February 27, 2018 6:47 am Leave your thoughts
At Naturally Good Food we stock Zaytoun Fairtrade olive oil. From the Palestinian Territories – perhaps the region of the world most in need of a fair solution – this product is absolutely delicious, as well as a real draw for those looking for ethical purchases. Today, we’re following the story of this oil, from harvest to shelf, and from there, to our customers. Why do we stock it? What makes it ‘fair’?
The world’s first Fairtrade olive oil
Zaytoun was founded in 2004, with the aim of creating a UK market for Palestinian artisanal produce. In one of the very poorest areas of the world, and one where aid can be a political hot potato, trade offers a real and sustainable solution.
Olive oil was Zaytoun’s first venture. It was funded by hundreds of UK customers who put up money before receiving oil, in a social enterprise. The company produced the world’s very first Fairtrade olive oil, in 2009.
From tree to table
There are a number of producers of olive oil for Zaytoun. We’re following the story of Mohammad Irsheid, the youngest of nine children from a farming family in Siir, a small village about 18 km south of Jenin. Mohammad and his family own 300 square km of olive groves, which can produce up to 9 tonnes of olive oil.
Mohammad’s olives are grown organically, on stone terraces set into hills that soak up the sun. They’re watered by the rain and picked by hand, by workers who’ve grown up with the trees and think of them almost as members of their own family – knowing well their value for themselves and their children.
The olives are pressed on the day of picking. The produce is then sold, through the Palestine Fair Trade Association (PFTA), to Canaan Fair Trade, who in turn sell it to fair trade organisations worldwide.
What’s the benefit?
Fairtrade provides a steady, fair price. In 2006, the price of olive oil was 10 shekels per kg (£1.70). After joining the PFTA, Mohammad was able to command a price of 18 shekels (£3.06) per kg. In addition, the Siir farmers (as a co-operative group) have received a Fairtrade premium, which has been put towards building a public bathroom and a large storage room for the village.
Mohammad explained the benefit to him:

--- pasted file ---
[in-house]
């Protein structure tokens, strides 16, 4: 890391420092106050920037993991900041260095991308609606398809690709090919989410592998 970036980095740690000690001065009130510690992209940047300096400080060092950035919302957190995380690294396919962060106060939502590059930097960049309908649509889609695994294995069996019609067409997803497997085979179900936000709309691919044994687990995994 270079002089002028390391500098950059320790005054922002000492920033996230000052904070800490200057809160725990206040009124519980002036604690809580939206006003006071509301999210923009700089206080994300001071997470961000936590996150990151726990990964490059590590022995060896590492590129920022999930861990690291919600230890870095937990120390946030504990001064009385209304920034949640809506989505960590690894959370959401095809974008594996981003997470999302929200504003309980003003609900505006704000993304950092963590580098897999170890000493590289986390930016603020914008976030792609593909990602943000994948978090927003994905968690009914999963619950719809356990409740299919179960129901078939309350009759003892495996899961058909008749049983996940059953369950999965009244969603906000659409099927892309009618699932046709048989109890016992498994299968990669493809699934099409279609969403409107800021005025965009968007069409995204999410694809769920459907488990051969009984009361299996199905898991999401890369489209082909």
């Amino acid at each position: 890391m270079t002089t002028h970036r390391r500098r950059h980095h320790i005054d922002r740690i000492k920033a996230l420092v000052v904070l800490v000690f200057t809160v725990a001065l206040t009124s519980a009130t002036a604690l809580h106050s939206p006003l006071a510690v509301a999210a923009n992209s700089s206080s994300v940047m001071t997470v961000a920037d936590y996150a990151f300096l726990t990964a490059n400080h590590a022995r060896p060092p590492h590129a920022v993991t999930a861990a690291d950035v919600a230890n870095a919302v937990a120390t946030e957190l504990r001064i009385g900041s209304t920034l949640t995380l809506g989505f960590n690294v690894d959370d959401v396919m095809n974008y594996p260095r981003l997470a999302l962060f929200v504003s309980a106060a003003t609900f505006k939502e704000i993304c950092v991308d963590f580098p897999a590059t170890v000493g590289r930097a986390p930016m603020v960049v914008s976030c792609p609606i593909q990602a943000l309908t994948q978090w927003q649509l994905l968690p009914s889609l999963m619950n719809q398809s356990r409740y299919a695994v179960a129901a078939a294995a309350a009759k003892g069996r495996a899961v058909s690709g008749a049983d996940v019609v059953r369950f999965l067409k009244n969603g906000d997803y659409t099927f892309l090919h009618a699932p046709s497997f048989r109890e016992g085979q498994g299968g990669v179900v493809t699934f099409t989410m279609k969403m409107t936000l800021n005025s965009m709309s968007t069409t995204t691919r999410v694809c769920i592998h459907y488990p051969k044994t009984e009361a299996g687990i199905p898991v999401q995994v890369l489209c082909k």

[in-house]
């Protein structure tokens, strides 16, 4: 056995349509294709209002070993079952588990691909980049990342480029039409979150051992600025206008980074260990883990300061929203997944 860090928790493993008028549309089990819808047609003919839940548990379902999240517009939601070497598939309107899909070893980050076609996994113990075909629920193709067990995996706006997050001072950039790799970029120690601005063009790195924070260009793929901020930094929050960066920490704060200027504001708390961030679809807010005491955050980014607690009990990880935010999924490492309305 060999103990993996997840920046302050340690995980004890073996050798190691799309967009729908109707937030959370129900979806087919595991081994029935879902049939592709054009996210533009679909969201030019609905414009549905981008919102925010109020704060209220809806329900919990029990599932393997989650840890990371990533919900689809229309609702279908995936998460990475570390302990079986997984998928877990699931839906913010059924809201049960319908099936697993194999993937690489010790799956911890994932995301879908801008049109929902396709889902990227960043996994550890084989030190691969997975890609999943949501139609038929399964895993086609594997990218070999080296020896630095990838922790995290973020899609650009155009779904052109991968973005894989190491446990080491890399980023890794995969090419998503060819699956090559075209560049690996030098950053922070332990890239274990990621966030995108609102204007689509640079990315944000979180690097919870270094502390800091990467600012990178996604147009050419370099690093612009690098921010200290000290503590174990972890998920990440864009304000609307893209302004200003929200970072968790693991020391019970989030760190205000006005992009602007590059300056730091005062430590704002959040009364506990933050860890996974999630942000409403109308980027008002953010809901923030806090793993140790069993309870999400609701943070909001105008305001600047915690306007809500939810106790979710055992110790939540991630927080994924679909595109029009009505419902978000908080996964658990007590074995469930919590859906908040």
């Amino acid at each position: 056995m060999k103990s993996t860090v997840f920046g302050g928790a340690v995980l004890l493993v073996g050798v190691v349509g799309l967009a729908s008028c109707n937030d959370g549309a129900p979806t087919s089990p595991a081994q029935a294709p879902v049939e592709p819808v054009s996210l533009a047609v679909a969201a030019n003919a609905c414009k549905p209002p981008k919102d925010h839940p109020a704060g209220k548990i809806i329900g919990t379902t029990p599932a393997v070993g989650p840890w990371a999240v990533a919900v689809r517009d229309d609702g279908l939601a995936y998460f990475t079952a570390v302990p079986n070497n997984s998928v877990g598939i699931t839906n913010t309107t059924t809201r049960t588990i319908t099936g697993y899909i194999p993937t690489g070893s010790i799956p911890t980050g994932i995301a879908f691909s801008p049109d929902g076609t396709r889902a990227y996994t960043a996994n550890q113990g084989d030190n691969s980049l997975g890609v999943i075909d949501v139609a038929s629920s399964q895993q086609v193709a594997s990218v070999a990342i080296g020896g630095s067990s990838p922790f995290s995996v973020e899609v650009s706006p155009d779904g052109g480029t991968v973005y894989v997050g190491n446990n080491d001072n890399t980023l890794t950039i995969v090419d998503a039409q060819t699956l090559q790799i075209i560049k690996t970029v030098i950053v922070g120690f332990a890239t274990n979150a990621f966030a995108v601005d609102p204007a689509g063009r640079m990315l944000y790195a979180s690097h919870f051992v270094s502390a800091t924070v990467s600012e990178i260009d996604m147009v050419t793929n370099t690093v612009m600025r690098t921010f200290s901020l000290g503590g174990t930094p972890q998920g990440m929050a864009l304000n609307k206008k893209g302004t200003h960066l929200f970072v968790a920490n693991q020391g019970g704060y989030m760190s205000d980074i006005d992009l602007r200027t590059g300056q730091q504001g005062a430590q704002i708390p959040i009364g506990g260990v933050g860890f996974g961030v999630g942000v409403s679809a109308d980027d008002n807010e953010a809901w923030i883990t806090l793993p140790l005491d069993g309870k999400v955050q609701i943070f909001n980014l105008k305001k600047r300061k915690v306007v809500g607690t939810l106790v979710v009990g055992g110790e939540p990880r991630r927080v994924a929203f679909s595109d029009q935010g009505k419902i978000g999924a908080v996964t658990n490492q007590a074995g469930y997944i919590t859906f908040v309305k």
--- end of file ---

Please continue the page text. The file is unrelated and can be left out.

‘Fairtrade has had a big impact on my life in all sorts of ways. First of all, I started receiving higher prices, and that made a huge difference to our family’s farming income, about 20,000 shekels (£3,400) difference per year. I stopped worrying about searching for local traders that would take my olive oil with conditions and at low prices. Now it all goes to one buyer and we get paid during the harvest, instead of waiting months to sell all our produce. We are now our own masters.
Seeing the many benefits, my family and I started to invest more in the land, spending the extra income received through Fairtrade to rehabilitate about 20 dunums of land, and planting it with olive trees. From this additional land we produced an additional 1-2 tonnes of olive oil. From that extra income, we bought new land which we planted with almond trees. In short, Fairtrade made farming viable for us as Palestinian farmers.’
In an increasingly interconnected world, Mohammad’s life isn’t as remote as it may at first appear. Buying Zaytoun olive oil directly supports people like Mohammad and makes life there just a little more fair.
There are other ways to get involved, too. Hoping to bridge the gap between consumers and producers, Zaytoun run two trips a year for customers to visit the area and learn more about farming life out there. They also bring producers to the UK once a year, for Fairtrade Fortnight.
Buy Zaytoun from Naturally Good Food
Click here to see our Zaytoun olive oil. We also stock Zaytoun’s Medjoul dates (aka the tastiest dates in the world) and their Za-atar thyme herb mix. They’re all delicious – and as good for the world as they are to taste.extra virgin olive oil, Fairtrade, Fairtrade Fortnight, Fairtrade olive oil, first cold-pressed olive oil, Medjoul dates, organic olive oil, za'atar, zaytoun
This post was written by Yzanne